I have been reading about hand eye calibration for a couple days. Basically, I have 2 setups I want to execute hand eye calibration.

  1. Camera is fixed in a position and arm is moving (eye on base);
  2. Camera is fixed to the robot wrist (eye on hand).

I have read Tsai's paper and a lot of other documents and read some similar question posted here (Hand Eye Calibration)

I also, have found some libraries that I can achieve this with ROS.

  1. easy_handeye: https://github.com/IFL-CAMP/easy_handeye
  2. handeye_calib_camodocal: https://github.com/jhu-lcsr/handeye_calib_camodocal

I believe that both hand-eye setups I described before can be solved with formulation AX=XB (since easy_handeye solves this way). Furthermore, I believe that setup 2 (eye-on-hand) is the classic problem for AX=XB. However, I cannot understand how to model the problem in order to solve for setup 1 (eye-on-base). Also, I cannot understand the difference between AX=XB and AX=ZB (which sometimes is written as AX=YB).

This is a more theoretical question, but I like to understand the theory before start using any tool, otherwise I will have some technical debt that can generate problems in the future. If someone can explain to me or provide material to clarify these points, I will be very grateful.

  • $\begingroup$ No need to apologise, this is a great first question. $\endgroup$ – Mark Booth Apr 14 '20 at 7:38

The references you gave actually have all the information that you need. I think you are maybe getting confused a bit with the different coordinate systems. As the same symbol can have subtle different meanings.

difference between AX=XB and AX=ZB

If you write the transforms with the coordinate subscripts then it becomes more clear. The equations then become:

$$A_{12}X=XB_{12}$$ $$A_{wc}X=Z_{w}B_{wh}$$

  • $w$ is world origin
  • $c$ is camera frame
  • $h$ is hand frame

So $AX=XB$ is used when you have delta transforms. You have the camera on the wrist(scenario 2). You move the robot arm around to estimate $X$, which is the sole quantity you are trying to estimate. Note you don't ever actually care about any absolute poses. You only care about the transforms between 2 poses. If you look at the image you can see that $A$ and $B$ are between different poses. Not from some origin.

$AX=ZB$ is used when you have or are interested in the poses with respect to some coordinate frame(e.g World). You then need an extra term to represent this transform which is $Z$. Now $Z$ might be given to you are it might be something you have to simultaneously estimate. It depends on your specific problem.

The images in the stackoverflow post you link to show this quite well. The parameters with the question marks are the ones you are trying to estimate.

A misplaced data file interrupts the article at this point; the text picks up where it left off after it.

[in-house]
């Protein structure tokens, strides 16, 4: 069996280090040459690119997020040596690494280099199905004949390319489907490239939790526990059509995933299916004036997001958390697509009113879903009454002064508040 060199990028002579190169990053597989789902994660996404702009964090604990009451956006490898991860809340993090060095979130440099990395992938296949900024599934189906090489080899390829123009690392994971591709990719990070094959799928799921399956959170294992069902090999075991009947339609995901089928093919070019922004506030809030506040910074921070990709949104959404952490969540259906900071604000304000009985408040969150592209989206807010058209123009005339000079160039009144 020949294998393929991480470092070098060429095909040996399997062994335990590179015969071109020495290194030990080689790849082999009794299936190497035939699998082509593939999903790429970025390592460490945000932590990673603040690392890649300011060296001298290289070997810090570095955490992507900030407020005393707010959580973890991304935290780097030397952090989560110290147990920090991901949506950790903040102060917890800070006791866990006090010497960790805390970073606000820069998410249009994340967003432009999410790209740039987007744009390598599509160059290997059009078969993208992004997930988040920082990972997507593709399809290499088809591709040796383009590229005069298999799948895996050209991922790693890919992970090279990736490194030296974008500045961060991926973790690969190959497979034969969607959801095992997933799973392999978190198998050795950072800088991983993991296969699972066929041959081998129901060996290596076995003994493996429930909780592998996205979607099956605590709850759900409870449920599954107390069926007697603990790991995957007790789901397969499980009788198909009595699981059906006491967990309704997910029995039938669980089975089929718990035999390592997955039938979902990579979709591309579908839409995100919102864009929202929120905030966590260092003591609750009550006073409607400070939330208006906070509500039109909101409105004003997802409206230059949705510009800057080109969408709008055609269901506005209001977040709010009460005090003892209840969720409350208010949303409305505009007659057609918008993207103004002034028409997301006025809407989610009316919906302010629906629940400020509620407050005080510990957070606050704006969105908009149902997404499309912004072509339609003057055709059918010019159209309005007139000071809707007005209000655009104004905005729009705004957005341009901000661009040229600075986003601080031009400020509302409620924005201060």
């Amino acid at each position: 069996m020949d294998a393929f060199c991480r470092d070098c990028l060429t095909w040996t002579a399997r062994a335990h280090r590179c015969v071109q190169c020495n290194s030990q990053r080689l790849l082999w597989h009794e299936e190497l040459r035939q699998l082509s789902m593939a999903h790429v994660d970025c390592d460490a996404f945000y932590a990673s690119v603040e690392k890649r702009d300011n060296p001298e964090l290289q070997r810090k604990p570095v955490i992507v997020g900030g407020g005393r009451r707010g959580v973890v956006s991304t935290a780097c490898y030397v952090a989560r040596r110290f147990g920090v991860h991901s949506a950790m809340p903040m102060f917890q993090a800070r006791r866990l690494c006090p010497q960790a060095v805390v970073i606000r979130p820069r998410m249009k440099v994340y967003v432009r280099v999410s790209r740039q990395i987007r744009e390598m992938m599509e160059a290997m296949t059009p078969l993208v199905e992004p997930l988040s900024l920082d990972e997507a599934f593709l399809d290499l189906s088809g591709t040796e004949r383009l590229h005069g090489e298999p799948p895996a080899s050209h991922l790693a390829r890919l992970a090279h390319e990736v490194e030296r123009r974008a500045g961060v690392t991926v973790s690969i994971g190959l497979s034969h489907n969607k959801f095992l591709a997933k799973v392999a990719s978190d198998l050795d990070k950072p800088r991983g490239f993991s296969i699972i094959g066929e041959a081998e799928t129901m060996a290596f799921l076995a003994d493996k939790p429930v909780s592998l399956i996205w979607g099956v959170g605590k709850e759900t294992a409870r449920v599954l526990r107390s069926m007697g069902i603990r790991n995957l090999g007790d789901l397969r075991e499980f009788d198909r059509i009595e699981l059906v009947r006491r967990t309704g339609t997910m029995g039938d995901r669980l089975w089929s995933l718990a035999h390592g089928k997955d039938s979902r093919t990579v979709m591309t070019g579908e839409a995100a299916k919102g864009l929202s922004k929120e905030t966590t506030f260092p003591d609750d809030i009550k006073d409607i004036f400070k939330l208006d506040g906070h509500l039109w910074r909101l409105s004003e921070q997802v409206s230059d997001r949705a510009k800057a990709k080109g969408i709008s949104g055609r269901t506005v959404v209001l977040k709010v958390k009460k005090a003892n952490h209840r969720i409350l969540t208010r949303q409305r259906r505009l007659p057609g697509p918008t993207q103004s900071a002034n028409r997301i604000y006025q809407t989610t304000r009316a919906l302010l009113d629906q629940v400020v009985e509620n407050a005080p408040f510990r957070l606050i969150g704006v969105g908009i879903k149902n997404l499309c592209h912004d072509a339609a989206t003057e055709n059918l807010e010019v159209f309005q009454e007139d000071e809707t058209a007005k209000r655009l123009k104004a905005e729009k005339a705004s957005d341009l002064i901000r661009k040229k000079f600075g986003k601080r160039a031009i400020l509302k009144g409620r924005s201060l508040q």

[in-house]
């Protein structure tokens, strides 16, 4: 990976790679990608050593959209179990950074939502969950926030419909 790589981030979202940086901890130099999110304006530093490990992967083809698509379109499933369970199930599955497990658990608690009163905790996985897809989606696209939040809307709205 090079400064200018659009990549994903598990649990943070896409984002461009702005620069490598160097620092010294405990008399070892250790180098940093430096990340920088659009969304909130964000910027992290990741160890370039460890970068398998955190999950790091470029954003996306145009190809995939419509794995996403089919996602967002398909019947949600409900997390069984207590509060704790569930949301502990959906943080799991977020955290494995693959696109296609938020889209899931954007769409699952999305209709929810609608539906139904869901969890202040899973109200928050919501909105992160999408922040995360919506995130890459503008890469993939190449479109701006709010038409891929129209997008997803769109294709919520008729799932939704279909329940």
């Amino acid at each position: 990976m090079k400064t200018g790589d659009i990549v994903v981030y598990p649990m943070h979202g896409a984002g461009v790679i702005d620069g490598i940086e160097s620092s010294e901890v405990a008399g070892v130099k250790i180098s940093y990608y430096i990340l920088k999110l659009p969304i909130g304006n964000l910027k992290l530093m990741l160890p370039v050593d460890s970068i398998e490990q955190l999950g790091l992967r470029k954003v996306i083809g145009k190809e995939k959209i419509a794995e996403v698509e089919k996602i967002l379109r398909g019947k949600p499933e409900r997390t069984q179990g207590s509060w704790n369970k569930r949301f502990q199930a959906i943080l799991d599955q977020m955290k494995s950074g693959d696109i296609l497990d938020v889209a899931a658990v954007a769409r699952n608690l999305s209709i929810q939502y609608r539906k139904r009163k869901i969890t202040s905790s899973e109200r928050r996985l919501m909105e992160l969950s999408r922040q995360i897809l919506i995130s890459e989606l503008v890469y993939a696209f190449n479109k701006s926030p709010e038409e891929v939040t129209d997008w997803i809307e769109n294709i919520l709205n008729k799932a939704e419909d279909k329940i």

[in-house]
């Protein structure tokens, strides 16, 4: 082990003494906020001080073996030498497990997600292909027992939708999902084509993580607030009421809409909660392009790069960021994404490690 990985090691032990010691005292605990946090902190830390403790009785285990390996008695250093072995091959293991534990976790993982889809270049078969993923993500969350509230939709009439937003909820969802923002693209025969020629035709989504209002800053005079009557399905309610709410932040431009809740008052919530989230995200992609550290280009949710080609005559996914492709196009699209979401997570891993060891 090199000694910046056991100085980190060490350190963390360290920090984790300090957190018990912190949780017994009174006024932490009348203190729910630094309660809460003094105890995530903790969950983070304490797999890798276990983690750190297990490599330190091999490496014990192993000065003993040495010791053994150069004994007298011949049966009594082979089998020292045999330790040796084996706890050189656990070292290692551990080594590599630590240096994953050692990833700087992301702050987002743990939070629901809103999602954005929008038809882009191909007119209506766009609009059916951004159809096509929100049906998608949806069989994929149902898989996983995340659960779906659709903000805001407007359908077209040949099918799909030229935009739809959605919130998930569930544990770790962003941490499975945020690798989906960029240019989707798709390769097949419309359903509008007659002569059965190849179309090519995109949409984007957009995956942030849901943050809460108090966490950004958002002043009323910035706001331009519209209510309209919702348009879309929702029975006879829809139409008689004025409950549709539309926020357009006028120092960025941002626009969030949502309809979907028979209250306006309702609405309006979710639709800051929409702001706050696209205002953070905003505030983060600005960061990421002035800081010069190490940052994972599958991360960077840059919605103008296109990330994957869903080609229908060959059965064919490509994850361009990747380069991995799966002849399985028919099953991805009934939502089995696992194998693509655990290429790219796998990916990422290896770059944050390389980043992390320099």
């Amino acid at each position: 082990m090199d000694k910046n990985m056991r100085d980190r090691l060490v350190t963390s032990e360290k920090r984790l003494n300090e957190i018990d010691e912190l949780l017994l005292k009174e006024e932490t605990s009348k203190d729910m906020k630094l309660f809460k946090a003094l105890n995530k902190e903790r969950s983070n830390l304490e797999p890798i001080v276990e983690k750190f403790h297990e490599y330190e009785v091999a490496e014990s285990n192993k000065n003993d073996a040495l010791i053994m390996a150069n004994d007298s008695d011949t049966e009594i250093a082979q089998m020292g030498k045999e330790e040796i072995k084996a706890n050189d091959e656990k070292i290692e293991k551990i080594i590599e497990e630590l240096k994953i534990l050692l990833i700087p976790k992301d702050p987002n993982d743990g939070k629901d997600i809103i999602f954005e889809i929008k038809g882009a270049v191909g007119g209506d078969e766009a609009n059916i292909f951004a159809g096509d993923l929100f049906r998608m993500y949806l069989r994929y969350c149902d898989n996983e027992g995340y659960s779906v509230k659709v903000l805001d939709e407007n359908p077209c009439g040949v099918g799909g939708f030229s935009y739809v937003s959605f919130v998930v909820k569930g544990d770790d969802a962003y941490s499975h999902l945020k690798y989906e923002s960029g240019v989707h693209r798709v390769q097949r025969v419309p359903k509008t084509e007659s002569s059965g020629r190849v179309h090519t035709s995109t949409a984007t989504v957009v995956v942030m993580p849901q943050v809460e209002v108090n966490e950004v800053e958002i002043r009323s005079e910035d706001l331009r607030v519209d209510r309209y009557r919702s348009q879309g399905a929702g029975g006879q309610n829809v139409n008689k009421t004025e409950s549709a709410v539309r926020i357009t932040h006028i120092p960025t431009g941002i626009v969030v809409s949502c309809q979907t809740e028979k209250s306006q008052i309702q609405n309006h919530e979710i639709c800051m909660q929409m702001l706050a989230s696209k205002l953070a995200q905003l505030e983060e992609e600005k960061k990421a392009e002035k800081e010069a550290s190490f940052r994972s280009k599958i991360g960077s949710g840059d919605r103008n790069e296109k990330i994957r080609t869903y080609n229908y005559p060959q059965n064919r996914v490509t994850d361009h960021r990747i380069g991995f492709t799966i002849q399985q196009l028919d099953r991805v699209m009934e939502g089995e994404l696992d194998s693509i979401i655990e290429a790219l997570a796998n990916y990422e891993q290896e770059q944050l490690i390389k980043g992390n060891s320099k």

1 (eye-on-base)

It is a bit different then the general $AX=XB$ or $AX=ZB$ as here $X$ is not constant. Instead it is the value that changes and we are interested in estimating $A$.

The equation should be something like this

$$ A_{bc}X_{ch}=B_{bh}$$

  • $b$ is the robot base

and could be modified to look like $AX=ZB$ by adding a world coordinate frame.

$$ A_{wc}X_{ch}=Z_{wb}B_{bh}$$

which corresponds to the picture.

To solve this you put a marker on your robot hand so the camera can track it as seen in your link here. $Z_{wb}$ is arbitrary and depends on what you consider your origin. $B_{bh}$ comes from your odometry/encoders, and $X_{ch}$ comes from the marker tracking. You can then solve for $A_{wc}$

  • $\begingroup$ Thanks for the explanation edwinem, It really clarified for me. I was and still confused with the coordinate systems. Mathematically it is very clear now. $\endgroup$ – Gabriel Carvalho Apr 10 '20 at 3:17
  • $\begingroup$ However, I am still a bit confused on how to use the available tools, for example, VISP has a hand eye calibration method vpHandEyeCalibration::calibrate which is used by easy_handeye. $\endgroup$ – Gabriel Carvalho Apr 10 '20 at 3:28
  • $\begingroup$ In their code, they mention a "trick" to be able to use such library to calibrate in the eye-on-base situation, and the only difference is that instead of estimating the transformation from base to effector (eye-on-hand) they estimate the transformation from end effector to base (eye-on-base) then the transformation from camera to marker is estimated normally in both cases. $\endgroup$ – Gabriel Carvalho Apr 10 '20 at 3:29
  • $\begingroup$ Given these details I understood that the calibrate method receives two series of transformation matrices (inputs) and outputs a third transformation matrix that related the inputs, and the developer has to be careful on which relationships he inputs to the algorithm in order to get the correct relationship back. $\endgroup$ – Gabriel Carvalho Apr 10 '20 at 3:30
  • $\begingroup$ I don't get what exactly you are asking for. Are you asking how to use the software as that seems relatively straightforward as seen in the README file for easy-handeye. The trick makes sense. I recommend drawing the frames on paper and labeling all the transforms. It works by making the eye-on-base transform the $X$ part of the equation which makes sense as it is constant and doesn't change. $\endgroup$ – edwinem Apr 10 '20 at 6:11

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